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During a divorce proceeding, should the husband's wife ideally be given the Gett in person, even if she lives ~3000 miles away? (The divorce is consented by both parties and they are relatively amicable.)

Should great effort be made to do the Gett in person in this case? Or is it perfectly acceptable to appoint a schliach to deliver the Gett? And in that case, is there something spiritually that one would be missing out on?

  • Welcome to Mi Yodeya and thank you for the question! If this is a practical issue, make sure to ask your rabbi rather than rely on anything from this site. Also, if you've found anything relevant in your research, please go ahead and add your sources to the question. – Leopold says Reinstate Monica Nov 8 at 6:02
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    There is indeed a possibility for a woman to receive a get by shaliach and for a man to give a get by shaliach, שליח קבלה ושליח הולכה. masechet Gittin treats the issues of get by shaliach widely – kouty Nov 8 at 7:54
  • The overall principle here, in theory, is "there is more of a mitzvah to do it one's self than by appointing a proxy." I would ask the particular Beis Din handling this Gett how much they prefer that it be in-person. "Spiritually missing out on" -- the mitzvah to give the Gett is the man's, so it's the same for the woman regardless. Some people find the process of severing ties face-to-face cathartic, others would rather not; but that's a practical psychological question and not a "spiritual" one per se. Short answer -- ask whichever rabbis are handling this (or you might ask to). – Shalom Nov 8 at 10:01
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There is no question that it is perfectly acceptable to appoint a shaliach (messenger ) to deliver the divorce document (get). The Rambam (Mishne Torah Gerushin chapter 6) writes

(6:3) A husband may [...] appoint an agent to deliver a get to his wife. Such an agent is referred to as a delivery agent (sh'liach holachah). (6:13) Until the get is given to the woman, the status of the divorce is in doubt. Once it reaches her possession, the divorce is definitely binding.

Now the question is whether to write a get is a mitsva. I originally thought it was (based on the Rambam's intro to Sefer Gerushin). When I discussed your question with R Binyamin Tabady, he mentioned the Maharsha writes that it is only a mitsva if the woman behaved improperly (e.g., relations with others), otherwise writing a get is permitted but is in no way a mitsva.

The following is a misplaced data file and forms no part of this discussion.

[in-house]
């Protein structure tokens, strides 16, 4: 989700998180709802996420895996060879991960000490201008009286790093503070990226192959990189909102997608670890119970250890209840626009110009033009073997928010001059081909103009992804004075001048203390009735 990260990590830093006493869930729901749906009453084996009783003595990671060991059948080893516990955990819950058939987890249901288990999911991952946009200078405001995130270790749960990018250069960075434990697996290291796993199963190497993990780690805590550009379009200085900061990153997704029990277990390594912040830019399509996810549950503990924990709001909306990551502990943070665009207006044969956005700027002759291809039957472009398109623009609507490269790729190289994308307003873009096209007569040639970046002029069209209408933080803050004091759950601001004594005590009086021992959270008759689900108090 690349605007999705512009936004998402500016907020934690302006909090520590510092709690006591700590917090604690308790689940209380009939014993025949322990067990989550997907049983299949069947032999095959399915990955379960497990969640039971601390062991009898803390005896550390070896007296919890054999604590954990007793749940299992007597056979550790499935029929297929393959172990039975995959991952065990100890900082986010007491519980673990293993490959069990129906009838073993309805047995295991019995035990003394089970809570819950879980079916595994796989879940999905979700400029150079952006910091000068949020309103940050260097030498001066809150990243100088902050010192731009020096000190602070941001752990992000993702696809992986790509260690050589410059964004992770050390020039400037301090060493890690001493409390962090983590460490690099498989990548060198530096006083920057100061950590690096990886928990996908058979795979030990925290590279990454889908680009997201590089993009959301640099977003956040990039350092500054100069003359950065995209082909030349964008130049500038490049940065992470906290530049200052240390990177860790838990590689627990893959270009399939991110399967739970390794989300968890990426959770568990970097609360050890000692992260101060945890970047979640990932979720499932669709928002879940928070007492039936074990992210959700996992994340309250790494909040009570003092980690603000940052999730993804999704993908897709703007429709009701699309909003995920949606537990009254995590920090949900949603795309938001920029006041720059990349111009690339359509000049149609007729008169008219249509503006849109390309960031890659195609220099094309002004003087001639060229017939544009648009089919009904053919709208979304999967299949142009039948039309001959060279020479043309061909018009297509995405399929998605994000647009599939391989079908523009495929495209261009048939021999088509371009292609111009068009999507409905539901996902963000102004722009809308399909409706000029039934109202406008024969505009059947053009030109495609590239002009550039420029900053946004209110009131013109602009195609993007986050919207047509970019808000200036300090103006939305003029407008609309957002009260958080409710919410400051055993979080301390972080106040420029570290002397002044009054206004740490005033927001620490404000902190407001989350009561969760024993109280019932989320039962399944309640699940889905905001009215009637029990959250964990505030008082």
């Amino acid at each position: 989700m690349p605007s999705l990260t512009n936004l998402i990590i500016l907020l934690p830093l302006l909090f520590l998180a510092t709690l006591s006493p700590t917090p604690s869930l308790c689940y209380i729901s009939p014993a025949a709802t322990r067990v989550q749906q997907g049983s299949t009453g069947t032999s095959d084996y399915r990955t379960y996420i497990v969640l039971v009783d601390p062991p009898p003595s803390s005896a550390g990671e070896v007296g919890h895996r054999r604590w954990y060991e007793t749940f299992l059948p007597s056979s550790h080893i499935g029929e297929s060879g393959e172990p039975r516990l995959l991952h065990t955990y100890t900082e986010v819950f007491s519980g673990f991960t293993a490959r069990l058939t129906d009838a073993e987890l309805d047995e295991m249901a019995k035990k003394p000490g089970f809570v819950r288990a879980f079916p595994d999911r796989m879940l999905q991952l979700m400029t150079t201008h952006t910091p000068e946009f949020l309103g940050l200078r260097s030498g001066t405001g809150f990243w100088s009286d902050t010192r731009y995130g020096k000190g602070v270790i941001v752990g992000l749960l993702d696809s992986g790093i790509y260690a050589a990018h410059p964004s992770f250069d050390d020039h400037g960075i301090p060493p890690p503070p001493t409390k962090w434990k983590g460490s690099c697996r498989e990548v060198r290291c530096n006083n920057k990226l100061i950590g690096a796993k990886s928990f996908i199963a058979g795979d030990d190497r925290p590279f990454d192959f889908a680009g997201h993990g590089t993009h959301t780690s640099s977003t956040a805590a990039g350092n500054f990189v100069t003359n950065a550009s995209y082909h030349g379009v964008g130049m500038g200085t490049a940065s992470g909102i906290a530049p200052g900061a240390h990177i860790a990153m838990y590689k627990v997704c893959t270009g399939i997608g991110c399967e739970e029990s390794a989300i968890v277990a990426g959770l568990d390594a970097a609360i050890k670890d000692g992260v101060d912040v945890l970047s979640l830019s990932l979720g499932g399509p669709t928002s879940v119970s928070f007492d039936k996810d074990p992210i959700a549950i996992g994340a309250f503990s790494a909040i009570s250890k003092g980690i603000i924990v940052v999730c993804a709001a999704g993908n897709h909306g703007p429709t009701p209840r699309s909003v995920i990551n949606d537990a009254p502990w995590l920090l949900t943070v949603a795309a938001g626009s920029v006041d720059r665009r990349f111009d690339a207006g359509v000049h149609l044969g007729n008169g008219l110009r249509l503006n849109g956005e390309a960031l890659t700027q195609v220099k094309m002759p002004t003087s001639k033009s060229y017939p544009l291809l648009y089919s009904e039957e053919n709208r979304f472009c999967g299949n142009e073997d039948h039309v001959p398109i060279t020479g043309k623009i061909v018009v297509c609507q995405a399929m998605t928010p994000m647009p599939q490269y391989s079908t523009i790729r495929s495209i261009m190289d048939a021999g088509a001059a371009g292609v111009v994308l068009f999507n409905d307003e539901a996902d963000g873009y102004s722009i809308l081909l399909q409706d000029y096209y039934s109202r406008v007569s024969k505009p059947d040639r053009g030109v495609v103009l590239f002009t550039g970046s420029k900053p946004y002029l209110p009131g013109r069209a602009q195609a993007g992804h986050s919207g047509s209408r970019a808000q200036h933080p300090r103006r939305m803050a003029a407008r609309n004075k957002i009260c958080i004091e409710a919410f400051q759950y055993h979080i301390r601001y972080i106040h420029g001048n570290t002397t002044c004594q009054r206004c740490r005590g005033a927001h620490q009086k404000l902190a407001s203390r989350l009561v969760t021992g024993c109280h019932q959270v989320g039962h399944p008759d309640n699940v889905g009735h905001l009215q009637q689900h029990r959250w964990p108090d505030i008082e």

If it is a mitsva, we can build on the gemara in Kiddushin 41a which writes

it is more fitting that the mitzva be performed by the man himself than by means of his agent.

as well as the gemara in Baba Kama 9b which writes that

what Rabbi Zeira said is that for the embellishment of the performance of a mitzva, e.g., to purchase a more beautiful item used in the performance of a mitzva, one should spend up to one-third more than the cost of the standard item used to perform the mitzva.

to suggest that there is a hiddur mitsva (beautification of the mitsva) to do it in person.

But if the divorce is due to personal preferences, e.g., lack of fit between the spouses, then these gemarot don't apply and there is no benefit to giving the get in person.

In all cases, a rabbi who knows the couple should be approached to balance the above sources with his knowledge of the specifics of the situation and help come to a practical decision.

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    Do these concepts really apply to delivering a bill of divorce personally? The Gemara says מצוה בו יותר מבשלוחו about betrothal, and applying hiddur to delivering a bill of divorce seems a little strange to me – b a Nov 9 at 17:02
  • (From what I understood from being present at a Gett given in the Eida Chareidis in Jslm, all Gittin are given via Shaliach, even if both parties are in the same room. Not sure that's true.) – Danny Schoemann Nov 10 at 13:37
  • @ba I wondered as well and discussed the question further - then edited my answer. Thanks for the push – mbloch Nov 10 at 19:15
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    This doesn't address any of the practical aspects of this. It can be a much bigger pain to arrange a get via messenger even if it works. – Double AA Nov 10 at 19:17
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    @DannySchoemann I've seen the husband place it directly in her hand. – MDjava Nov 10 at 19:18

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